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“Melancholia” Firth and Swinton Lauded at European Film Awards

"Melancholia" Firth and Swinton Lauded at European Film Awards

Cold and rainy weather, rogue planets and the European monetary crisis managed not to cast too dark a pall over the 24th European Film Awards which took place December 3 in Berlin.

European Film Academy president (and an eventual winner this year for his documentary “Pina”) Wim Wenders welcomed the evening’s distinguished guests – including the ministers of cultures from Germany, Austria, Kosovo, Georgia and Estonia (last year’s host nation) – by reminding all why they were in attendance. “Many European summits are being held at this time – this one is different,” he said referring to the recent marathon of Euro crisis meetings. “This represents a more utopian Europe, the Europe of cinema, which is not one of bankers and politicians, but of filmmakers who love movies.”

Bernd Neumann, the German Commissioner for Culture and Media, reiterated similar thoughts before happily noting that his government had recently increased its cultural budget, having realizing “supporting the arts isn’t subsidization but an investment in the future.”

Thankfully, the ceremony was not completely overshadowed by economic concerns. Anke Engelke, Germany’s answer to Chelsea Handler, played master of ceremonies again. Her joke about whether Silvio Berlusconi was coming… “not here but somewhere else,” played well. It was still all in good fun when Engelke accidentally announced the wrong presenter, calling out Sylvie Testud instead of Irene Jacob to take the podium. Slightly bewildered, Testud stepped aside and let Jacob hand off the evening’s first award to Spanish animated film “Chico & Rita.”

Melancholia” director of photographer Manuel Alberto Claro picked up the Carlo Di Palma European Cinematographer Award, the first of three prizes the movie would win, including production design (Jette Lehmann), and the evening’s big get: European Film 2011. Now shy about public speaking, Lars von Trier was not in attendance to receive his statuette, although his wife accepted on his behalf. “He has no message for you,” she said. “He has decided not to make statements anymore – but asked that I wave to you in a kind and friendly way.”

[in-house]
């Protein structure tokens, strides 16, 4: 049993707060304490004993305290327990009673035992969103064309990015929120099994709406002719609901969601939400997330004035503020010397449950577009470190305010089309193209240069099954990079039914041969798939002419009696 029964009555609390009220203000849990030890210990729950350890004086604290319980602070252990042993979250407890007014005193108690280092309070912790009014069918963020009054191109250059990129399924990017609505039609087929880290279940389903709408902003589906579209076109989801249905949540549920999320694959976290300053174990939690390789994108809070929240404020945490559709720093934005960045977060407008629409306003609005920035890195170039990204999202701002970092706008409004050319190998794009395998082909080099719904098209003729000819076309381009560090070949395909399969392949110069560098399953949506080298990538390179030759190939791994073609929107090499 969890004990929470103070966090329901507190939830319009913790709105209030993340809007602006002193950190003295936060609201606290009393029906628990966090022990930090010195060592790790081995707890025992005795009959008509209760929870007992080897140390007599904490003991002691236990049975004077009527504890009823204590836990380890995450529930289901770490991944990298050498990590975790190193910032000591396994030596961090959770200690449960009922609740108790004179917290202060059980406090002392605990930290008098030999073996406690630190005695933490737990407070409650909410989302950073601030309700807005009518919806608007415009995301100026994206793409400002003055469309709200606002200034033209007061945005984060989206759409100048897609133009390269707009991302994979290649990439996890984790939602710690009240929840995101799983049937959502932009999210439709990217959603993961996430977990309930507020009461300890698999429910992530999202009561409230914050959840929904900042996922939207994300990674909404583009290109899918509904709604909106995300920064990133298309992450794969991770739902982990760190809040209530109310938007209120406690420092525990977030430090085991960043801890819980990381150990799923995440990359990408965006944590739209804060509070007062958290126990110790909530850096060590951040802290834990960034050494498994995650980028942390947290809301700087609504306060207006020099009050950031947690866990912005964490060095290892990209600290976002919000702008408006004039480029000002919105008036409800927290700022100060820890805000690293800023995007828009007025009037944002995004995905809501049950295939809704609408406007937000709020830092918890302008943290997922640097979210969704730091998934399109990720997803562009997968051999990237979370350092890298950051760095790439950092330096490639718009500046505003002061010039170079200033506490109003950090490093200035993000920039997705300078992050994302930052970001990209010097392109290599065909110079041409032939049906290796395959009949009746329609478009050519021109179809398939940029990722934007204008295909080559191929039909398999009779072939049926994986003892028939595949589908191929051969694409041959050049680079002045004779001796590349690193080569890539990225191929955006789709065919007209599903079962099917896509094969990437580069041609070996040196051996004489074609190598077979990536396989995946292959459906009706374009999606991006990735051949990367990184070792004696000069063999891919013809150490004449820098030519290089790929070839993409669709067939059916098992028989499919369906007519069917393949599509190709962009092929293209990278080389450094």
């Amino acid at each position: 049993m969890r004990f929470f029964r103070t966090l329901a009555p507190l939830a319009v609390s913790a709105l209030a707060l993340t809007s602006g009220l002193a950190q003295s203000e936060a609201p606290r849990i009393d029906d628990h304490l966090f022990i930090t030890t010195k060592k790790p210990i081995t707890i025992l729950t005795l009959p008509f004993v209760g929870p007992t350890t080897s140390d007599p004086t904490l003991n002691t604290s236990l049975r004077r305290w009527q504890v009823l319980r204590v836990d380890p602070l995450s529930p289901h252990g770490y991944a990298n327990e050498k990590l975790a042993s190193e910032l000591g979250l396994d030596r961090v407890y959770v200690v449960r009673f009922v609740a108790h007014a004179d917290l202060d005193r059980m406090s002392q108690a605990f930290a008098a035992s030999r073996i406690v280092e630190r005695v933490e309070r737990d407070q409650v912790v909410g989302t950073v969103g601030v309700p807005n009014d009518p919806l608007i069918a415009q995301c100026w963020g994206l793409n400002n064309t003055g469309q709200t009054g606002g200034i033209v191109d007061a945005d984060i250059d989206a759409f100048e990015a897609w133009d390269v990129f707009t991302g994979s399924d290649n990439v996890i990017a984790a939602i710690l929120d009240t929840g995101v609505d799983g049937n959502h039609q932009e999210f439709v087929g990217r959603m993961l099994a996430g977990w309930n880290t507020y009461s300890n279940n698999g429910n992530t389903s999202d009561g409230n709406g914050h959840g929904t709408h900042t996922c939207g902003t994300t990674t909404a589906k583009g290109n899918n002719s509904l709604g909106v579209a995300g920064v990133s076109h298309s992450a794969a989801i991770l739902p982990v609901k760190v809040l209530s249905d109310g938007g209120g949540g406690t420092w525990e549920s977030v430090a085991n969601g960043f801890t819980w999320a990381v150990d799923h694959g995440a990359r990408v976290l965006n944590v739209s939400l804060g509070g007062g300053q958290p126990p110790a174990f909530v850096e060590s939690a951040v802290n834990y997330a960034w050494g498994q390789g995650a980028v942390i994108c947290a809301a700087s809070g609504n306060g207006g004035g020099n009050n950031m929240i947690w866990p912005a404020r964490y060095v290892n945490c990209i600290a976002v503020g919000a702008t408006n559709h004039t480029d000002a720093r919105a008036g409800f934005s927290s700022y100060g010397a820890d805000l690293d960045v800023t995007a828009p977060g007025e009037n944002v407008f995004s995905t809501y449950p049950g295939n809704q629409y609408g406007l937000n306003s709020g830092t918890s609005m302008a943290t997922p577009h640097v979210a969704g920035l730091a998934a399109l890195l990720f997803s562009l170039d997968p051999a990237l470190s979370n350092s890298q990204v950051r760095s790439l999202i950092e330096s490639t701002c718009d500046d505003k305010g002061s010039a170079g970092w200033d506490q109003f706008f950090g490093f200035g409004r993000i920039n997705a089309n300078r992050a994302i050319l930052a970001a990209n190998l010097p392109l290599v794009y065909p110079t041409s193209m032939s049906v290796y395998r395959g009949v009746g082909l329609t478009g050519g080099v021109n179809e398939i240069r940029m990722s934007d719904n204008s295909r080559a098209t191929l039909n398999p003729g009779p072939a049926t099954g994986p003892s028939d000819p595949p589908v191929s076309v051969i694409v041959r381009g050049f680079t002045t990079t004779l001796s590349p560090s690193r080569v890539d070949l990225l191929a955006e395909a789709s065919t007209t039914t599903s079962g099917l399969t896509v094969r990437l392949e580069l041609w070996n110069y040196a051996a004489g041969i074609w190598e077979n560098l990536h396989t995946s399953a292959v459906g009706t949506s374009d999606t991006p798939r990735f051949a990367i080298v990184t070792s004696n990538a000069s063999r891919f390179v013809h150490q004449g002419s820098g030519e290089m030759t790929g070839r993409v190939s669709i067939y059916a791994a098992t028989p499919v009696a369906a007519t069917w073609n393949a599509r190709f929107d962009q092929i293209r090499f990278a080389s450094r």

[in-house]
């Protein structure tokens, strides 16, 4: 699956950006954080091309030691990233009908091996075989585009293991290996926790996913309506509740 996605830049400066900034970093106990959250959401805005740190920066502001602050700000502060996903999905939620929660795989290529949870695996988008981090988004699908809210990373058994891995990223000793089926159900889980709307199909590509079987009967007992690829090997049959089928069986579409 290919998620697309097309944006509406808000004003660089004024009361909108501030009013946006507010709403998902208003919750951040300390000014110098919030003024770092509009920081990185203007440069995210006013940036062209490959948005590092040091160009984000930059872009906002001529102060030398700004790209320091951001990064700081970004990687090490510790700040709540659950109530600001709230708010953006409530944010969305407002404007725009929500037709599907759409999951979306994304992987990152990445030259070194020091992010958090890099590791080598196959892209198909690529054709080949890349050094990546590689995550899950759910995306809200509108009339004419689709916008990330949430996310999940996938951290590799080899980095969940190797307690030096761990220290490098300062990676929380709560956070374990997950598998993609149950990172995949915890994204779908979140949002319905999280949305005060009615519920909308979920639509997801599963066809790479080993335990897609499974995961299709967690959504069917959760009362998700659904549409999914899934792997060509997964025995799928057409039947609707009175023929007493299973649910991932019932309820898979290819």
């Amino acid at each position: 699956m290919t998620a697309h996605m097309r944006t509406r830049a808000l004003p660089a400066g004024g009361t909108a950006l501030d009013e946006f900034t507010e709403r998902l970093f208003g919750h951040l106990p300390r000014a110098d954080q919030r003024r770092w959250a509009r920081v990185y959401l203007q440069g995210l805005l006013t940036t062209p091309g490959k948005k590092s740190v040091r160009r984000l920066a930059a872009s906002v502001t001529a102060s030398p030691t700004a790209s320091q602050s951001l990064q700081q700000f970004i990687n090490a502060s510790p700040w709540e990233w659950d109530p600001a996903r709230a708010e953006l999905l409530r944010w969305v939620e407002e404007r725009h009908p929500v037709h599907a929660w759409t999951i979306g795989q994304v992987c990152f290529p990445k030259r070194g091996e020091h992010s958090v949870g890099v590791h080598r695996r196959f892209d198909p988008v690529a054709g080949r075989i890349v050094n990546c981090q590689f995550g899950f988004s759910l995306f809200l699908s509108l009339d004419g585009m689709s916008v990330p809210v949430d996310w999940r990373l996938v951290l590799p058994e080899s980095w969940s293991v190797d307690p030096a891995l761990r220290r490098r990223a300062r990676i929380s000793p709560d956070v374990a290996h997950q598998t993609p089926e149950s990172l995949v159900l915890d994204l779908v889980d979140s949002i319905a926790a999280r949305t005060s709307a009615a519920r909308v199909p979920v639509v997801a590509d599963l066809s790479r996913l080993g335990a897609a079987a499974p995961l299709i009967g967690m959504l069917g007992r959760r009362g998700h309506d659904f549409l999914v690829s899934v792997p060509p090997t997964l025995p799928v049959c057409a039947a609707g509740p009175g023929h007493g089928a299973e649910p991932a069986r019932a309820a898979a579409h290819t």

An unscheduled honory award was presented to French actor and Michel Piccoli (“Belle du Jour,” “Contempt” and a nominee for this year’s “Habemus Papam”) by Bruno Ganz. Taking note of the talent around him, Piccoli pointedly asked directors Volker Schlondorf and Tom Hooper why they have never called him.

For the second time ever, the co-production award was awarded to a woman, Mariela Besuievsky (“The Secret in Their Eyes”), who remarked that when movies succeed, the directors are credited; when they fail, the producers are blamed. Truly grateful, Besuievsky said she was sharing the honors with independent producers everywhere.

Susanne Bier picked up the directing prize for “Hævnen” (“In a Better World,” last year’s foreign Oscar winner), besting the Dardenne brothers, Aki Kaurismaeki, Béla Tarr and Lars von Trier. To be considered, films must have premiered in European theatrical release between July 1, 2010 and June 30, 2011; Sony Classics released the film in the U.S. in April of this year.

Colin Firth continued his winning streak for “The King’s Speech,” although director Tom Hooper accepted the acting prize on his behalf. “The King’s Speech” would also go on to win the editing prize (Tariq Anwar) and the People’s Choice Award. In receiving it, Hooper referenced the movie’s first speech and the looming European threat… this one financial.

Terry Gilliam picked up the short film prize for “The Wholly Family.” Screenwriting honors went to Jean-Pierre & Luc Dardenne for “Le Gamin au Velo” (“The Kid With a Bike”), the Cannes Jury Prize winner forthcoming from Sundance Selects. Fittingly for such a music-heavy film, Ludovic Bource won this year’s composing prize for “The Artist,” the only award the heavily-favored film received. The actress prize went to Tilda Swinton for “We Need To Talk About Kevin,” who beat out the ladies from “Melancholia,” including newly-minted German citizen, Kirsten Dunst.